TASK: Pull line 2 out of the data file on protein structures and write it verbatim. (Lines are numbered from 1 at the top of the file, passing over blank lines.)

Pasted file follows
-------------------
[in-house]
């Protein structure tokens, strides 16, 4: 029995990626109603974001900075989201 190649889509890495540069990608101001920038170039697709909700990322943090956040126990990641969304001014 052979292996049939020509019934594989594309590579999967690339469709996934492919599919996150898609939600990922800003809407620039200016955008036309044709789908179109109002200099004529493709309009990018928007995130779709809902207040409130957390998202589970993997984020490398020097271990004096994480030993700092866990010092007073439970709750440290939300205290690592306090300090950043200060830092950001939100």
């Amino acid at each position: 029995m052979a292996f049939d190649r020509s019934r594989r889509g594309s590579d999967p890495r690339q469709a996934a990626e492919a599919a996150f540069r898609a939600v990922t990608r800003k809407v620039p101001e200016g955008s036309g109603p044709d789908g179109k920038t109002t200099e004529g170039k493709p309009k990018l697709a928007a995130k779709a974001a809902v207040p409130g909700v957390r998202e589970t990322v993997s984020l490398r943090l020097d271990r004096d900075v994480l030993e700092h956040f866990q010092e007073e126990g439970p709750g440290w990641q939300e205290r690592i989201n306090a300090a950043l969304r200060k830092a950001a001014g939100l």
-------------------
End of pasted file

């Protein structure tokens, strides 16, 4: 029995990626109603974001900075989201 190649889509890495540069990608101001920038170039697709909700990322943090956040126990990641969304001014 052979292996049939020509019934594989594309590579999967690339469709996934492919599919996150898609939600990922800003809407620039200016955008036309044709789908179109109002200099004529493709309009990018928007995130779709809902207040409130957390998202589970993997984020490398020097271990004096994480030993700092866990010092007073439970709750440290939300205290690592306090300090950043200060830092950001939100």